DNA 450 CC

by admin


DNA’s 450 series is fast becoming a favourite throughout the country. Barry Thompson checks out the centre console version to see why these entry level pontoon boats are so popular.

A few years ago, I reviewed a DNA 450C, one of the builders most popular boats and a great entry level pontoon cuddy. Released in 2014 the DNA 450 series is now available in three versions and all utilise the same hull structure, with DNA’s signature tapered pontoons. The 450 HSD is the tiller steer model with twin bench seats and a full flat floor that keeps the internal spaces clutter free. The 450 CC is the centre console version and the 450 C their cuddy design.

The 450 series is the perfect step up from a big open dinghy to a small trailer boat, be it open or a cuddy. Depending on what you intend to use the boat for will determine what style you choose. I loved the little cuddy, it has to be one of the better ones on the market. This is a genuine fishing boat, and while you can tow the kids on water toys, it’s unashamedly targeted towards fisherman. 


The 450 CC is rated for a single outboard 40-60hp. We ran a 60hp Yamaha, which gave a top speed of 22 knots (25.3 mph) @ 5900 rpm. The boat was lightly set up with a single tote tank, two people and hardly any extra gear. Personally, I think the 60hp is the right power option, especially if you see yourself loading the boat with plenty of diving and fishing gear and maybe a couple of mates. The 40hp would be fine, but it’s worth investing in the extra 20hp for peace of mind.


The 4.60m, DNA 450 Series is based on a 16 deg hull, with a 1.84m beam, 4mm hull and 2.5mm tube thickness. Beneath the floor is an integral hull framing system using CNC cut interlocking full depth full length frames creating a rigid system adopted throughout DNA’s alloy boat range. The underwater sections are based on tapering down-turned chines to the hull, which means the pontoons could be stepped out further to increase the internal beam. This also meant the pontoons were slightly lifted so not to cause any drag in the water once planning.

I said previously in the review of the 450 C that the pontoon design had an added benefit in the ride, as the chines acts as a shock absorber, trapping a cushion of air under them as they land, and reducing the impact to the buoyant nature of the pontoon chambers. The 450 CC is no different.


Where the 450C provided a nice cuddy with plenty of undercover storage, the 450 CC is all open. The open bow area on our boat was fitted with the optional raised casting platform, which gives you extra storage spaces. There is a deep anchor locker in the forepeak that is big enough to handle a small drum winch. I liked the extra wide fairlead, which allows you to run a heavier anchor and chain. Twin hatches give easy access to the cavernous space which is ideal for lifejackets and dry storage. It is also where the battery for the Minn Kota Riptide is stowed. All floor and coamings areas are covered in U-Dek.

With a coaming height of 650mm, the cockpit is at a safe height for young children but also perfect for bracing against when fishing. The fishing area is ideal for two or three with 1.37m internal beam with a flat floor chine to chine.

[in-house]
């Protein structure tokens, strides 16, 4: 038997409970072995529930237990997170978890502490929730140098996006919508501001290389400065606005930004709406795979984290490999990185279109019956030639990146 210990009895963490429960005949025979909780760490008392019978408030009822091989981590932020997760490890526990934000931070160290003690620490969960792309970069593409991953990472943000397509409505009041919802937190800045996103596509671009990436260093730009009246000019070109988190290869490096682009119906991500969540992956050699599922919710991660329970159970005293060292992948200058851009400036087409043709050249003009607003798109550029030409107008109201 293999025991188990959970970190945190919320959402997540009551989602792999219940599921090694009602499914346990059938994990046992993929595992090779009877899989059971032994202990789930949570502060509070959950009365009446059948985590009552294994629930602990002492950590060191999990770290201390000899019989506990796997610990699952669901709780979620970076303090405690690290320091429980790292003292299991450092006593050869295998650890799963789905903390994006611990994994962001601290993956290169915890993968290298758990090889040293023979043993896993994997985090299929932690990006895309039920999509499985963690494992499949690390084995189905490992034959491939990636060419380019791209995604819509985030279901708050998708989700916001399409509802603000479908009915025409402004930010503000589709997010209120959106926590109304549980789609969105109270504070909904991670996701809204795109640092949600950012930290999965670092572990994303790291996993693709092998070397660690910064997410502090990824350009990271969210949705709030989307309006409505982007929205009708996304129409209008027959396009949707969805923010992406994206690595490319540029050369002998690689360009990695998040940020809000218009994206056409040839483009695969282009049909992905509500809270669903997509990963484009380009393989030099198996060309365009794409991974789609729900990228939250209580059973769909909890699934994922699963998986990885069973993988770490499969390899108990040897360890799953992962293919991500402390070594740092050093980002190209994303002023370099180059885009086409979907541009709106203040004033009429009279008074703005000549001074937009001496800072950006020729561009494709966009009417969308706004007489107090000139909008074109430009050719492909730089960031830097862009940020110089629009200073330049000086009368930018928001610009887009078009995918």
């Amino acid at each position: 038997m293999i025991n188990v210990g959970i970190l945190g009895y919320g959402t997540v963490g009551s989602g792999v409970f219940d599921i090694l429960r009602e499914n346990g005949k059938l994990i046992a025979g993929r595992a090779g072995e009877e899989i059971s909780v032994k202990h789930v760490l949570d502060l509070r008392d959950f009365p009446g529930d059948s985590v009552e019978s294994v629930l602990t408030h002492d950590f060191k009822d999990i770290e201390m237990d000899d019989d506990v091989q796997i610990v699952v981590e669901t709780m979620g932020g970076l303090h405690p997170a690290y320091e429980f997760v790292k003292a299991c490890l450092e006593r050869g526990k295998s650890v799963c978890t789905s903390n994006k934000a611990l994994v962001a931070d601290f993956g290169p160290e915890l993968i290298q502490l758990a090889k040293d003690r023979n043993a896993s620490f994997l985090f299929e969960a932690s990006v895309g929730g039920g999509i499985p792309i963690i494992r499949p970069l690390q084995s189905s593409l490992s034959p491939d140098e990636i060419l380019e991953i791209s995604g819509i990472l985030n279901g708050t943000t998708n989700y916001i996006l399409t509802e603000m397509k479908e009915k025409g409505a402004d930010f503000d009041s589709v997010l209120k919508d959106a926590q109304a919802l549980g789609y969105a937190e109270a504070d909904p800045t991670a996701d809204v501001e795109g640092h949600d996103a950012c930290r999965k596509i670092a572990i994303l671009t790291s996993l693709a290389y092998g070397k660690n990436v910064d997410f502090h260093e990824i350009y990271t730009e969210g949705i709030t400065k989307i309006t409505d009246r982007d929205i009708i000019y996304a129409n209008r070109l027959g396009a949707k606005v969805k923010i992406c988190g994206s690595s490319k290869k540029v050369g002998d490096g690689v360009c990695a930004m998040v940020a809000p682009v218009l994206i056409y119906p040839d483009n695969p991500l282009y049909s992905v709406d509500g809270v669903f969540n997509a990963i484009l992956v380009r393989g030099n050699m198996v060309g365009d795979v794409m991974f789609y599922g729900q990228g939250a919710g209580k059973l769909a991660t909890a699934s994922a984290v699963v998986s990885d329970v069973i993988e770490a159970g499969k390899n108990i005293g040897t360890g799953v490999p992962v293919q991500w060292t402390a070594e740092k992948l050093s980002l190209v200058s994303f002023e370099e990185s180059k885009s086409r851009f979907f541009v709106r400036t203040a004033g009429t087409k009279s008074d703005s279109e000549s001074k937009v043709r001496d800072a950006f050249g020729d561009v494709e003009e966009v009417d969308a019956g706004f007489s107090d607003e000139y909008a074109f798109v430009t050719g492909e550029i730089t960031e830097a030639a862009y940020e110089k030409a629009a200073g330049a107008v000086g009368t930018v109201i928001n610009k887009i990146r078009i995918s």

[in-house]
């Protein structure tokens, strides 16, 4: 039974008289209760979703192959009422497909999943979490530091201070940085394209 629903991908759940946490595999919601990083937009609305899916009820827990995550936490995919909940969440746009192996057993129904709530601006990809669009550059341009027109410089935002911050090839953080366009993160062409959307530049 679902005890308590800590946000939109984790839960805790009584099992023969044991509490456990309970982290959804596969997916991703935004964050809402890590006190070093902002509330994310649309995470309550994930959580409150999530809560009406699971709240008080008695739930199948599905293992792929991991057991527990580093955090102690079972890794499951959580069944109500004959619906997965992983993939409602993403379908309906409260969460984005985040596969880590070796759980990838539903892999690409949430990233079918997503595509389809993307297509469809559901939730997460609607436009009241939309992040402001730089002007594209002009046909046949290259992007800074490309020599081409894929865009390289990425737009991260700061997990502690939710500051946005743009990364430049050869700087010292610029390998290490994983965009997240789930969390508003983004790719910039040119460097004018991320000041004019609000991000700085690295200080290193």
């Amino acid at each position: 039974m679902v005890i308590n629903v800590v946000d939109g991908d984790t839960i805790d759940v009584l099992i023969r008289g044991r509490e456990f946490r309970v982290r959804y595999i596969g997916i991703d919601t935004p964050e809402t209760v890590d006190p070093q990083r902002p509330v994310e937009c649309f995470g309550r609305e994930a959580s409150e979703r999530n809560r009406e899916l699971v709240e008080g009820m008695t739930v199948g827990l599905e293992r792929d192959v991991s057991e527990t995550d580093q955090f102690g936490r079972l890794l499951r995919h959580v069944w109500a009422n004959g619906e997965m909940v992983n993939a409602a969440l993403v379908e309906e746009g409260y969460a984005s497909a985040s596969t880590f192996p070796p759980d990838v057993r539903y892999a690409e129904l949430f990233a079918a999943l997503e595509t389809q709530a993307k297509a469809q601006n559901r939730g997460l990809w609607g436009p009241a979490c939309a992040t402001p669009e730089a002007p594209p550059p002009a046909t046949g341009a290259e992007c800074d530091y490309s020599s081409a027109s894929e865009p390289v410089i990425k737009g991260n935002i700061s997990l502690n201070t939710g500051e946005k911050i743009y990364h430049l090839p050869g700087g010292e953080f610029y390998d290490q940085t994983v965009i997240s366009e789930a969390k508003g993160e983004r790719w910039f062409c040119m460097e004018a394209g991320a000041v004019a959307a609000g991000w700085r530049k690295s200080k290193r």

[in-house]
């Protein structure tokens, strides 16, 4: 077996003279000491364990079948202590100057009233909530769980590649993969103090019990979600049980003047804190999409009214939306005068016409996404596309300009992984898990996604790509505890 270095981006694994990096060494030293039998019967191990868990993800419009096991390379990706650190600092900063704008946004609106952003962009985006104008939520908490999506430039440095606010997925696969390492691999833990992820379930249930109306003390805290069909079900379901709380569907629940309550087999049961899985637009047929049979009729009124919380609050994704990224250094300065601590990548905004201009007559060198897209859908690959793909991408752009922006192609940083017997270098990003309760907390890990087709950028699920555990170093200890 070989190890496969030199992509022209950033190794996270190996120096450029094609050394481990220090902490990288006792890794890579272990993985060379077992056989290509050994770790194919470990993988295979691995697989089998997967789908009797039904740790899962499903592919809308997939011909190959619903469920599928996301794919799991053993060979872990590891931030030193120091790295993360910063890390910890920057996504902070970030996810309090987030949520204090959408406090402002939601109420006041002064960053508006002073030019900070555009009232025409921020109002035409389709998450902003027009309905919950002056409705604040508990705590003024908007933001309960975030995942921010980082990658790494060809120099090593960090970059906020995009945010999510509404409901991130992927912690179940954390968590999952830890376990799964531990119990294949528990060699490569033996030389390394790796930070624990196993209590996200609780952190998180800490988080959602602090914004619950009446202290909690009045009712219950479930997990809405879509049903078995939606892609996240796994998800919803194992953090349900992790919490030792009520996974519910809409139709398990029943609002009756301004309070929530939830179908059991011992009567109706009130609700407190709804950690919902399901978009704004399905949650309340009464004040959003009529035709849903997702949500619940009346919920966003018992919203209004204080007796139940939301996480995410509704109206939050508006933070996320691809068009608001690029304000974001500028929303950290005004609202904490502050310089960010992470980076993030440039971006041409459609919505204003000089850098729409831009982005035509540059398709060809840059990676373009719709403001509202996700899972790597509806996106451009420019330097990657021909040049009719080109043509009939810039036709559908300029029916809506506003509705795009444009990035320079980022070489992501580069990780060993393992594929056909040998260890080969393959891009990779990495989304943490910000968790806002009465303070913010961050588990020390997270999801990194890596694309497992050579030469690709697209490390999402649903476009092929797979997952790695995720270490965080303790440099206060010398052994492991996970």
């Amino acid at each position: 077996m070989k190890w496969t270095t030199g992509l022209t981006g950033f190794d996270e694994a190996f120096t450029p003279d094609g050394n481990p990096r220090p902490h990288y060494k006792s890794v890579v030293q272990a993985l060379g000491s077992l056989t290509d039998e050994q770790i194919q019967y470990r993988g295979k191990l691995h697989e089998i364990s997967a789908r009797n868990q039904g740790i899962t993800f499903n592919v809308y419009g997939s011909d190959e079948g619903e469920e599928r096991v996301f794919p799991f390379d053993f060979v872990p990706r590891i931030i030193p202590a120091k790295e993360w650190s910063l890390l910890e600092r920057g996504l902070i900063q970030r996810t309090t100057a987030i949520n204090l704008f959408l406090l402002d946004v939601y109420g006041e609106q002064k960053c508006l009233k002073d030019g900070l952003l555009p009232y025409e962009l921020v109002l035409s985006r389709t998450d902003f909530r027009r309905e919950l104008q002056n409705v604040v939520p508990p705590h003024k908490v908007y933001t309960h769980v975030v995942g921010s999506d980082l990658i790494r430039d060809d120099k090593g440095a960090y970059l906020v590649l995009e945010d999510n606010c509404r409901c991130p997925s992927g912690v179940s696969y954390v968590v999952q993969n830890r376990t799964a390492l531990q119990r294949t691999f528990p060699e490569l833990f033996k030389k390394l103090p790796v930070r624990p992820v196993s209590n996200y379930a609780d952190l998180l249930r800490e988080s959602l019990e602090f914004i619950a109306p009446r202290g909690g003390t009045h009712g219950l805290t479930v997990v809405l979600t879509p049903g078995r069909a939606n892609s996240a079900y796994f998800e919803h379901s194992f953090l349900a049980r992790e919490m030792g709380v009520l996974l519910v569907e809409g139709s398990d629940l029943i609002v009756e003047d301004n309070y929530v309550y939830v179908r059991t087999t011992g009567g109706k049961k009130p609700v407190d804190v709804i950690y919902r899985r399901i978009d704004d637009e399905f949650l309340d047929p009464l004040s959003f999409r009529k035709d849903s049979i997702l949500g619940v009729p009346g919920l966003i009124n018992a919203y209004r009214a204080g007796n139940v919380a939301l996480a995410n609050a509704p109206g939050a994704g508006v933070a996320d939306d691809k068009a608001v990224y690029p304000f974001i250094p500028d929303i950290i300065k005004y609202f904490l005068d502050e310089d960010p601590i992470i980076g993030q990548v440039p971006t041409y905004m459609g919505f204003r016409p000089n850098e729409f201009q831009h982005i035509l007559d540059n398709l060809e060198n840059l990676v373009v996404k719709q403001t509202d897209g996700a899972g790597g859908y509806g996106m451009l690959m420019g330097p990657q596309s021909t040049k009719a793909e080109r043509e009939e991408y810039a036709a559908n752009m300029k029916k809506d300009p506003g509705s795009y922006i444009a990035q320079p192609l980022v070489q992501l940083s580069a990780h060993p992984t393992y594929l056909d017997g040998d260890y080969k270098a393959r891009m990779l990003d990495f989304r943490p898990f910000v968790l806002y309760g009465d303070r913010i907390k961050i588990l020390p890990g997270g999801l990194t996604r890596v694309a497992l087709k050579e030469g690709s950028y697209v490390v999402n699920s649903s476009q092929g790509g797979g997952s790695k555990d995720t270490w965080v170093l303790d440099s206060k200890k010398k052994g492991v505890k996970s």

Storage trays under the coamings are wide and long so you can stow long 2m plus rods easily. However, with the coaming rod holders, two on the bait board and four more ahead of the console you have plenty of places for the rods already. There is no underfloor storage as it is all used for buoyancy.

The centre console comes complete with a screen, which provides protection for the Garmin 9” MFD. The facia offers plenty of space for switches and instruments. We had a Yamaha engine management display, a switch panel and USB port. A GME G-Phone was mounted below the console, where there are also a couple of deep storage trays.

A 72 litre Icy-Tek bin provides both seating for two and storage, plus comes with a fish measure set into the faux teak. There are a variety of seating options available, however, given the limited space available, the bin seat would seem the best option.

Under the rear deck is a raised storage shelf, with provision for twin 25 litre tote tanks below. A deep sump is fitted with a bilge pump to expel any excess water that comes aboard. Twin boarding platforms are designed with very stylish flat handrails and you have the option of a drop-down ladder on the port side. Options include a custom-made bait board and live bait tank.

Overall a well build, and appointed entry level pontoon boat that takes a lot of beating. While DNA may not be as well-known as some of their competitors, they are certainly making their name in the very competitive alloy boat market. You can’t fault the finish and build quality and the handling is exceptional. It’s a small boat making a big statement.


  • Model: DNA 450 CC
  • Priced from: $NZ33500 (40hp) / $NZ35000 (60hp)
  • Price as tested: $NZ53,000   
  • Type: Centre Console
  • Construction: Alloy 4mm/2.5mm
  • LOA: 4.60m
  • Beam: 1.84m
  • Internal Beam:1.37m
  • Deadrise: 16 deg
  • Hull Weight: 275kgs (dry)
  • Towing Weight: 495 kgs              
  • Built by: DNA Boats, Nelson

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